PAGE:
Series 6 - The Artist Residence, Brighton

The Artist Residence, Brighton

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Alex’s latest challenge is the Artist Residence in Brighton, a nine-bedroom B&B run by 21-year-old student Justin. Decorated and staffed by up-andcoming artists, the establishment is designed to be a unique cross between art gallery and hotel, but it is currently failing miserably on both fronts.

Situated on the seafront opposite the West Pier, the Artist Residence hotel boasts one of the best locations in Brighton. Managed by Justin, the hotel features paintings and sculptures made by the up-and-coming artists who live and work at the establishment. “The aim is to create an environment which is full of art in every single way,” says Justin. After a year in charge, however, Justin realises that his business is hanging by a thread. Occupancy rates are near zero, and the hotel is widely derided – with online reviewers dubbing it ‘the worst hotel in Brighton’.

Alex Polizzi’s first impressions of the Artist Residence are not good. “It’s pretty grubby,” she says of the frontage. The dirty windows are likely to turn potential guests away, while several bizarre sculptures look out of place. Once inside, the hotel inspector is given a tour of the nine bedrooms designed by different artists, and the gallery space that doubles as a breakfast room.

Alex’s bedroom is a brightly coloured affair full of random artefacts. Dirty teacups, dusty carpets and a broken wardrobe complete the look. “This goes against every basic rule of hotel rooms,” says Alex. “I’m really struggling with this as an idea.”

The next morning brings with it more unpleasant surprises. The so-called ‘Kandinsky-inspired’ breakfast consists of cheap white bread, basic cereal and bad tea. Deciding she has seen enough, Alex sits down with Justin to deliver some home truths. “I think it’s quite a nice idea,” she begins. “It’s just a shame you’re doing it so bloody badly.” Alex has no problem with the art, but rails against the inharmonious distribution of junk, the filthy, broken fixtures and fittings, and the atrocious breakfast. “At the moment, I don’t think you’re being a very good patron of the arts or a very good hotelier,” she says.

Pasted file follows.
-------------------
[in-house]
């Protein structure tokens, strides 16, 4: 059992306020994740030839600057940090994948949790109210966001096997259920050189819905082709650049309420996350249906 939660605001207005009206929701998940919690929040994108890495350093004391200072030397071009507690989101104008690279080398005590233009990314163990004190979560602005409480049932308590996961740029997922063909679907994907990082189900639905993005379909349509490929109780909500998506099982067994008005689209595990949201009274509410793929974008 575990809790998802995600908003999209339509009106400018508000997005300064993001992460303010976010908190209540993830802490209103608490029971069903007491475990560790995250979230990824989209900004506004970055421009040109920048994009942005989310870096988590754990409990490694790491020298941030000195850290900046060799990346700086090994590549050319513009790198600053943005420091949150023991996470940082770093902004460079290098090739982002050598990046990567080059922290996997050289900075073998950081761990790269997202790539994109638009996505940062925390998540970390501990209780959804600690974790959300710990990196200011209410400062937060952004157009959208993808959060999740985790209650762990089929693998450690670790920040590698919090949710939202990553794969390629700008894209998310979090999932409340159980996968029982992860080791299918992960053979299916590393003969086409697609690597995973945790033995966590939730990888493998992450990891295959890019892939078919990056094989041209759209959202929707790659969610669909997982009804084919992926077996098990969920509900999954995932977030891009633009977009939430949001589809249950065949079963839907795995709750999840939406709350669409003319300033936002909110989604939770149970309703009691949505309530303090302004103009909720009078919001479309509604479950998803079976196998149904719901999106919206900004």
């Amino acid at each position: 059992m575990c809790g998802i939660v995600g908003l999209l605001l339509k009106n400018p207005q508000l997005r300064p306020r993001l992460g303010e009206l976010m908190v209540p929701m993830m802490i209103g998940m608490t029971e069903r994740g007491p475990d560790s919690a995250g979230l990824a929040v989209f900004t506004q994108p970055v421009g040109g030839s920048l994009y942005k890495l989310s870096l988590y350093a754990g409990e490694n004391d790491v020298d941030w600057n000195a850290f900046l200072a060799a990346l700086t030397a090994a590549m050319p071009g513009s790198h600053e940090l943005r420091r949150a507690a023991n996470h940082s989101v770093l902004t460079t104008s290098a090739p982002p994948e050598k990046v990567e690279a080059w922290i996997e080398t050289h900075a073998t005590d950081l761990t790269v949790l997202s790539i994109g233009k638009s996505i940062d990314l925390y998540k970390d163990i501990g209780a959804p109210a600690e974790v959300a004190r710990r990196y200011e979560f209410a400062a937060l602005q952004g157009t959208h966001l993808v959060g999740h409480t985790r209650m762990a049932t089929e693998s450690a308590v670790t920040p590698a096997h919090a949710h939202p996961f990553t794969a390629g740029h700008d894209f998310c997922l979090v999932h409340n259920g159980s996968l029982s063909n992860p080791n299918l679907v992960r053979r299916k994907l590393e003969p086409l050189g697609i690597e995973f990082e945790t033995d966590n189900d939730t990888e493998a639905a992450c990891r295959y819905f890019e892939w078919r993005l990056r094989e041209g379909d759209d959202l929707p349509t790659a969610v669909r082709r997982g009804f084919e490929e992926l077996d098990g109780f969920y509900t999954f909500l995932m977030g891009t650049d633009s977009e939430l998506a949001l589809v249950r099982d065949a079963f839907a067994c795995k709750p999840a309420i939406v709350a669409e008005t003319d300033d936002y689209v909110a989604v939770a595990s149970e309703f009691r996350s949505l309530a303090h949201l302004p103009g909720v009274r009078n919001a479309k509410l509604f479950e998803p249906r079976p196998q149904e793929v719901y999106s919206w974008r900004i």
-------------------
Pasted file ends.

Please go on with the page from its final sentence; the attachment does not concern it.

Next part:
In order to help Justin save his dying business, Alex suggests he work on the coherence of the whole establishment, take proper charge of the day-today running of the place and completely refresh the breakfast. Justin seems to take the criticism well and agrees to make some changes, but his view of the job in hand appears to differ from that of the hotel inspector. “I think it’s a fine-tuning job,” he says. “I think Justin needs a rocket up his arse,” reflects Alex.

In order to drive the message home, Alex sends Justin to the Hotel Pelirocco, a successful concept guesthouse on the same square as the Artist Residence. Here, artists have designed the rooms, but they do not have free rein. More importantly, the hotel managers run a tight ship, with strict cleaning and maintenance regimes. Alex then takes Justin to a good local bakery offering a range of fresh pastries that would transform any breakfast.

Back at the Artist, Alex hits the young manager with a big challenge. In just one month, he is to host a private view for luminaries of the worlds of art and hospitality. Among the guests invited are eminent artists and curators, and a writer from the Lonely Planet guides. In preparation for the function, Alex has commissioned an artist to redesign two of the rooms, but the rest is up to Justin. “I’m hoping it’s going to give him the shake-up he really needs,” says Alex of the imminent event. But she still has her doubts about Justin’s ability to turn things around. “I need to see some guts,” she says. When the big day arrives, is Justin set to unveil his masterpiece, or will he simply make an exhibition of himself?



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